The Greater Accra Regional Chairman of the Association of Ghana Industries (AGI), Tsonam Cleanse Akpeloo, has called on the government to create an enabling environment for Small and Medium-scale Enterprises (SME’s) to thrive under the Africa Continental Free Trade Area (AfCFTA) agreement.
He said the nation’s development depended on the private sector since it was the engine of growth for every economy and the largest employer, which needs financial support to thrive.
Mr Akpeloo made the call at a day’s seminar organized by the Ghana International Trade and Finance Conference (GITFIC) and the Association of Ghana Industries in partnership with the Sekondi-Takoradi Metropolitan Assembly (STMA) in Takoradi.
“Though the government is doing its bit, we feel it can do more for private businesses since the financial burden on them makes it difficult for them to flourish,” he added.
The AGI chairman indicated that the business environment for local companies was hostile, making it difficult for SMEs to progress and withstand the test of time.
He said the cost of power supply in the country was high and impeded the growth of SMEs.
According to him, industries paid more as compared to domestic consumers when it comes to utility tariffs whereas in other countries it was the other way round.
He cited payment of local taxes and the unavailability of ready markets for local produce as some challenges facing SMEs in the country.
He said the challenges were negatively impacting businesses and appealed to the government to find ways of harmonizing the process so that local business would not be financially burdened.
He suggested that financial institutions should grant loans to SMEs at reduced interest rates while power cost must come down to boost the growth of SMEs in the manufacturing sector as well as the harmonization of international trading laws.
Mr Akpeloo urged local manufacturers and producers to consider packaging their products to be sold in other African countries no matter how small their businesses.
They should also produce standardized products that meet the demand and requirements of the international market.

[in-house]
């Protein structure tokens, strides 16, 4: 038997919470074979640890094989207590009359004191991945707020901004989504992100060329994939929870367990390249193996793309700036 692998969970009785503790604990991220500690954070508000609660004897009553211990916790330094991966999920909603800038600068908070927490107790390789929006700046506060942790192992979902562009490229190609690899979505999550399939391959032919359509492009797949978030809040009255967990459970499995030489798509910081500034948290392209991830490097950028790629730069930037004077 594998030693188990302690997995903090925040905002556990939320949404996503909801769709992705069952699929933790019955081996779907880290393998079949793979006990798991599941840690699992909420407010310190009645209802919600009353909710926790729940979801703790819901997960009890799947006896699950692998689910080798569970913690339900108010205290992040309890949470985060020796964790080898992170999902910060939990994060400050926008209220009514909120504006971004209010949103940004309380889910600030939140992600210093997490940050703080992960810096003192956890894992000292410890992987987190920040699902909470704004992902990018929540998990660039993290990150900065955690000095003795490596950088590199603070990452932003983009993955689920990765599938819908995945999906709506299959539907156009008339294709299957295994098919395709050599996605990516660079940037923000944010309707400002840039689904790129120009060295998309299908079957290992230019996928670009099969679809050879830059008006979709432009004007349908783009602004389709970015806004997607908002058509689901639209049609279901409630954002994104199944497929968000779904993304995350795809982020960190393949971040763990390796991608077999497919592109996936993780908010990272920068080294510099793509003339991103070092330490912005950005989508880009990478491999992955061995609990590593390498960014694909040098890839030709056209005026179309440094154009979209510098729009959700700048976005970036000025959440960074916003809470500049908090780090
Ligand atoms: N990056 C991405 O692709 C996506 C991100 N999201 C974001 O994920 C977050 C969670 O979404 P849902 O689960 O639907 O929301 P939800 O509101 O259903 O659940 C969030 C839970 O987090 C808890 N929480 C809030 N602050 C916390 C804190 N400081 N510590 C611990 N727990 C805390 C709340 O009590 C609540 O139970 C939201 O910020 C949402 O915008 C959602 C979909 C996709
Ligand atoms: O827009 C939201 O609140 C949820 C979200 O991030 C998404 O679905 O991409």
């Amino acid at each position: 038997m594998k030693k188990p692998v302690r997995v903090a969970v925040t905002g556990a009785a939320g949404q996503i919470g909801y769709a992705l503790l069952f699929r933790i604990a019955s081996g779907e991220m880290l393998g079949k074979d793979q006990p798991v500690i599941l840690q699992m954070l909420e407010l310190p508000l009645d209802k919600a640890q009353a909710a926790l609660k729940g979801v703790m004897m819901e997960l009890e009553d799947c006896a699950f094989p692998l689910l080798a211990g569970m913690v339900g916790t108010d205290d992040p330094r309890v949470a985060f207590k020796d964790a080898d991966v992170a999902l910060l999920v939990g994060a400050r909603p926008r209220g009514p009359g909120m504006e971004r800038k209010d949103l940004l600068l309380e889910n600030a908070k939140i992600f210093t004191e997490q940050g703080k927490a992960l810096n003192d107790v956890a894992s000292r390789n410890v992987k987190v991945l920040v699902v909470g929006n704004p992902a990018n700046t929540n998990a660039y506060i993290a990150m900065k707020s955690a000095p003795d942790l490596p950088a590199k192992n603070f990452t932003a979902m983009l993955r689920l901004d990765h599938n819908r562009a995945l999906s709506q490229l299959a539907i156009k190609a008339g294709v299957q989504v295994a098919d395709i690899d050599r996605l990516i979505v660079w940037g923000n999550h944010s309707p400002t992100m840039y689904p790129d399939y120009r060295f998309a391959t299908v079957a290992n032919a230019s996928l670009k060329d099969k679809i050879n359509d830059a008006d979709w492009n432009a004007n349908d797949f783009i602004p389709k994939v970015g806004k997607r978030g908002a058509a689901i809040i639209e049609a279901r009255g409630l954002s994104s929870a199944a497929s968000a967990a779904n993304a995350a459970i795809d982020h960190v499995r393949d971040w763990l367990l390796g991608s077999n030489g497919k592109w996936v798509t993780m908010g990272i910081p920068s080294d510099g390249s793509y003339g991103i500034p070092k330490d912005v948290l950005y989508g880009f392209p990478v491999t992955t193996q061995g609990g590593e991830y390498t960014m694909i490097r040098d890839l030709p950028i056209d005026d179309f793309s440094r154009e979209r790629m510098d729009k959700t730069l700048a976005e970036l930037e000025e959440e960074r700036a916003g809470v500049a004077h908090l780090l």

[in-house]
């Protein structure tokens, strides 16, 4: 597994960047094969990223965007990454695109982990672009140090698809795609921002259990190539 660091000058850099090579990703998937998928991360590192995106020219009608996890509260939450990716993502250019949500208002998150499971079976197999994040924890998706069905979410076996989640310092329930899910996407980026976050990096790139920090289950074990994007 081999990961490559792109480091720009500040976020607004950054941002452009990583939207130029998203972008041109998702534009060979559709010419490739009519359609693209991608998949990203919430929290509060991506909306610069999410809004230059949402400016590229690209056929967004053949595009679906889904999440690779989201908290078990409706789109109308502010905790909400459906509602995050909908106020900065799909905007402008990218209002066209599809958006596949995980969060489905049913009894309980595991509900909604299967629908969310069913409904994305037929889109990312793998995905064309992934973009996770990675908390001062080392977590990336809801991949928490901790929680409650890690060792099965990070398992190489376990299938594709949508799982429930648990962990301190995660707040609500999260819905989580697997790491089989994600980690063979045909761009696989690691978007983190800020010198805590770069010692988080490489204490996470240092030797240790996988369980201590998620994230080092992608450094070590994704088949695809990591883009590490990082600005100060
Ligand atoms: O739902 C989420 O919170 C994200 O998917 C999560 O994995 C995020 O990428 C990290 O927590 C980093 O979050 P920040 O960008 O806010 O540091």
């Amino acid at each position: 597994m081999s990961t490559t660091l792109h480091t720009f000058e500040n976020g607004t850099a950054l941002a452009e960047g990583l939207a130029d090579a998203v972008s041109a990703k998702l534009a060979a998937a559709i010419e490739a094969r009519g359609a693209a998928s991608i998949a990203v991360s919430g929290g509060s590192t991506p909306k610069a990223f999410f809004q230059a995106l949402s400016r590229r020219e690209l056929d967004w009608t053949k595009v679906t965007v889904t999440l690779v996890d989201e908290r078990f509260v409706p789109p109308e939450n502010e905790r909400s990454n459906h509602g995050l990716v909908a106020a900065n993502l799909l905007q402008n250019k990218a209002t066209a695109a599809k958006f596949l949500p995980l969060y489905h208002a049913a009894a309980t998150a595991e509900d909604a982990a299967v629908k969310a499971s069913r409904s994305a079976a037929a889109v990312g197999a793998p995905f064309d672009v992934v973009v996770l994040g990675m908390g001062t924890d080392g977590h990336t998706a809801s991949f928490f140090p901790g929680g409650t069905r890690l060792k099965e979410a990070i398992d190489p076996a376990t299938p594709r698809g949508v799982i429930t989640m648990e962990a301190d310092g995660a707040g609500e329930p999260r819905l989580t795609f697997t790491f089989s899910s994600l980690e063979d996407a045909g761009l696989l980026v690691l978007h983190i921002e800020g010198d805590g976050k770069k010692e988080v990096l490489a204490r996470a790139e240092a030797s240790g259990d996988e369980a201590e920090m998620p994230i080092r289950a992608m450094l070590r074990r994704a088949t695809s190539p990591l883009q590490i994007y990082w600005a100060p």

He mentioned Kasapreko Company Limited and Grandeur Cosmetics to have exported goods under the AfCFTA agreement and encouraged companies in the Metropolis to come on board.
He explained that the African Continental Free Trade Area has given room to about 1.2 billion people of the continent to trade among themselves.
“The goal of African Union trade centres is to allow citizens of different countries in Africa to trade among themselves and that is what AfCFTA seeks to accomplish,” he said.
Speaking on the theme for the Programme, “Optimizing AfCFTA for Ghanaians; sensitizing all the Regional Business Communities in sync with the Opportunities,” Mr Akpeloo indicated that there were many businesses in Ghana unaware of AfCFTA and hence the need to sensitize people across the country to come to terms with its importance.
According to him the AGI and GITFIC were moving from Region to Region to educate businesses on the subject and hinted that the AGI had created a portal with the profiles of all companies to give them online visibility to market their products across the continent and beyond.
Touching on the impact of COVID-19 on businesses, he said businesses should learn to adjust to the existence of COVID-19 and produce items that were in high demand in this era.
“There are many relief programmes for businesses and AGI will keep pushing to make sure that the support scheme benefits its members.”